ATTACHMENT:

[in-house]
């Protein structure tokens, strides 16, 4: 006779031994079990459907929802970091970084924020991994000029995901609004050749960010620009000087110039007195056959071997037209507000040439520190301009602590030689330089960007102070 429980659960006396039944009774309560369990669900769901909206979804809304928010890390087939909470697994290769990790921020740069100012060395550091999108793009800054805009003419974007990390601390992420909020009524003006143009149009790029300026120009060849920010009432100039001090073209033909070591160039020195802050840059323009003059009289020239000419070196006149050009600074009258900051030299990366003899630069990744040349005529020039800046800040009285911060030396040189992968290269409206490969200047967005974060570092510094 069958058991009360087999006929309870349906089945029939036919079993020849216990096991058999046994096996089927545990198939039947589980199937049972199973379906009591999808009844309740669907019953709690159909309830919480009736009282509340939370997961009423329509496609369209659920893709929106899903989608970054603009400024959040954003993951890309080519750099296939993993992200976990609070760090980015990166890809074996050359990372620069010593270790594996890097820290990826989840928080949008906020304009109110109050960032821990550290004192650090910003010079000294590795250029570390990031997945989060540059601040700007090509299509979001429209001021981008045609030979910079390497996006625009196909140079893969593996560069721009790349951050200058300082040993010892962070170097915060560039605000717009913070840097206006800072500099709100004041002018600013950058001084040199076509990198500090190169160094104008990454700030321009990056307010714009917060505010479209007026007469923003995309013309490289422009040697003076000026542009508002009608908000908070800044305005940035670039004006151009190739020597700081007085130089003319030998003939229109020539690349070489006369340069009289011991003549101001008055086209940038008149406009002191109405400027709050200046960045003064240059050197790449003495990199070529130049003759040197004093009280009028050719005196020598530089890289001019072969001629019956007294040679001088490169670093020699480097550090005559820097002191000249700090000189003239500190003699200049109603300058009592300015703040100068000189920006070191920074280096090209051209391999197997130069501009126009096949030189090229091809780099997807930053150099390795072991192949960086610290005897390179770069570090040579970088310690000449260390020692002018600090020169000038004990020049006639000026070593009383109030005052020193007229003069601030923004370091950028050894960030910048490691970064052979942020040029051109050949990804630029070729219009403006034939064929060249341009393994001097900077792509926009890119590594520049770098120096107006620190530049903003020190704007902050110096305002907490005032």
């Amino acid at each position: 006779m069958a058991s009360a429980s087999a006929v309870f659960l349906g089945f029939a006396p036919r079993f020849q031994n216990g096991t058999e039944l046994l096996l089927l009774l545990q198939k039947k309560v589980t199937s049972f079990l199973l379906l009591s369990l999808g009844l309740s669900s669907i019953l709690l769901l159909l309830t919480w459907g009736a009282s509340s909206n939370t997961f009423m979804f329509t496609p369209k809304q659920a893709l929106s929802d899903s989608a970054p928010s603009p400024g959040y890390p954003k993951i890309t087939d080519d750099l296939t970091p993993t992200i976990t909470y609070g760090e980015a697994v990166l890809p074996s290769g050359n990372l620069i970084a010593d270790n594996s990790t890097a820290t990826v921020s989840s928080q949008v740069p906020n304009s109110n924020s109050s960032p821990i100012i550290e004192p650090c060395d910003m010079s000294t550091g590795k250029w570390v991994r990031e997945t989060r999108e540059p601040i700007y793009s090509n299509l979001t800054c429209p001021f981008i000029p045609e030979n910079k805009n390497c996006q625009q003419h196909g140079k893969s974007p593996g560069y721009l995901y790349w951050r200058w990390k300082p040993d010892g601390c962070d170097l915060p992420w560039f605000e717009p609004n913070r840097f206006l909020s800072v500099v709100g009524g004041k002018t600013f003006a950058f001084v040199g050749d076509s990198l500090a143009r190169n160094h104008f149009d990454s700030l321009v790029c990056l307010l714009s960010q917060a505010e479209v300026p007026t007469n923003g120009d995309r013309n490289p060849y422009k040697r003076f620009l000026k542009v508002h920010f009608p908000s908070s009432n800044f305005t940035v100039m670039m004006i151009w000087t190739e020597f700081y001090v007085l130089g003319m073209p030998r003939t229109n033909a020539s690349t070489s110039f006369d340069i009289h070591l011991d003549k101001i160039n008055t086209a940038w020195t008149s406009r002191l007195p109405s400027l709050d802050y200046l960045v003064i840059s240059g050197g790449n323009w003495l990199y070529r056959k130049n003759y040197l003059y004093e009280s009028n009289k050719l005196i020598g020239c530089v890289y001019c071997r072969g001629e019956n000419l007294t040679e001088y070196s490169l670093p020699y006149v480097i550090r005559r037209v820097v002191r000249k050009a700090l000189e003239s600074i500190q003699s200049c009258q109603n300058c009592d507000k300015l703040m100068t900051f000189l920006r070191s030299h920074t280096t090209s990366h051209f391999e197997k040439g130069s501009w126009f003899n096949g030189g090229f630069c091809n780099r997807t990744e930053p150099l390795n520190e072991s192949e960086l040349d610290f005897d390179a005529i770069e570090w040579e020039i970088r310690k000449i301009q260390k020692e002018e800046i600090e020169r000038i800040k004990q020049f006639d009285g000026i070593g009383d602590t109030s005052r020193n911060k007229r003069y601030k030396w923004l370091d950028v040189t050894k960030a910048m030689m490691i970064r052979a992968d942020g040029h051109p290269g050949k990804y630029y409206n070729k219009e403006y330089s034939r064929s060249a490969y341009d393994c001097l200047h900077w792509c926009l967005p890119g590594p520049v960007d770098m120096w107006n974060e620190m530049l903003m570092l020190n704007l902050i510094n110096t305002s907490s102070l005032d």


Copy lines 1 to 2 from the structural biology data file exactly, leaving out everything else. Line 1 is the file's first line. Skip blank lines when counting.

[in-house]
């Protein structure tokens, strides 16, 4: 006779031994079990459907929802970091970084924020991994000029995901609004050749960010620009000087110039007195056959071997037209507000040439520190301009602590030689330089960007102070 429980659960006396039944009774309560369990669900769901909206979804809304928010890390087939909470697994290769990790921020740069100012060395550091999108793009800054805009003419974007990390601390992420909020009524003006143009149009790029300026120009060849920010009432100039001090073209033909070591160039020195802050840059323009003059009289020239000419070196006149050009600074009258900051030299990366003899630069990744040349005529020039800046800040009285911060030396040189992968290269409206490969200047967005974060570092510094 069958058991009360087999006929309870349906089945029939036919079993020849216990096991058999046994096996089927545990198939039947589980199937049972199973379906009591999808009844309740669907019953709690159909309830919480009736009282509340939370997961009423329509496609369209659920893709929106899903989608970054603009400024959040954003993951890309080519750099296939993993992200976990609070760090980015990166890809074996050359990372620069010593270790594996890097820290990826989840928080949008906020304009109110109050960032821990550290004192650090910003010079000294590795250029570390990031997945989060540059601040700007090509299509979001429209001021981008045609030979910079390497996006625009196909140079893969593996560069721009790349951050200058300082040993010892962070170097915060560039605000717009913070840097206006800072500099709100004041002018600013950058001084040199076509990198500090190169160094104008990454700030321009990056307010714009917060505010479209007026007469923003995309013309490289422009040697003076000026542009508002009608908000908070800044305005940035670039004006151009190739020597700081007085130089003319030998003939229109020539690349070489006369340069009289011991003549101001008055086209940038008149406009002191109405400027709050200046960045003064240059050197790449003495990199070529130049003759040197004093009280009028050719005196020598530089890289001019072969001629019956007294040679001088490169670093020699480097550090005559820097002191000249700090000189003239500190003699200049109603300058009592300015703040100068000189920006070191920074280096090209051209391999197997130069501009126009096949030189090229091809780099997807930053150099390795072991192949960086610290005897390179770069570090040579970088310690000449260390020692002018600090020169000038004990020049006639000026070593009383109030005052020193007229003069601030923004370091950028050894960030910048490691970064052979942020040029051109050949990804630029070729219009403006034939064929060249341009393994001097900077792509926009890119590594520049770098120096107006620190530049903003020190704007902050110096305002907490005032």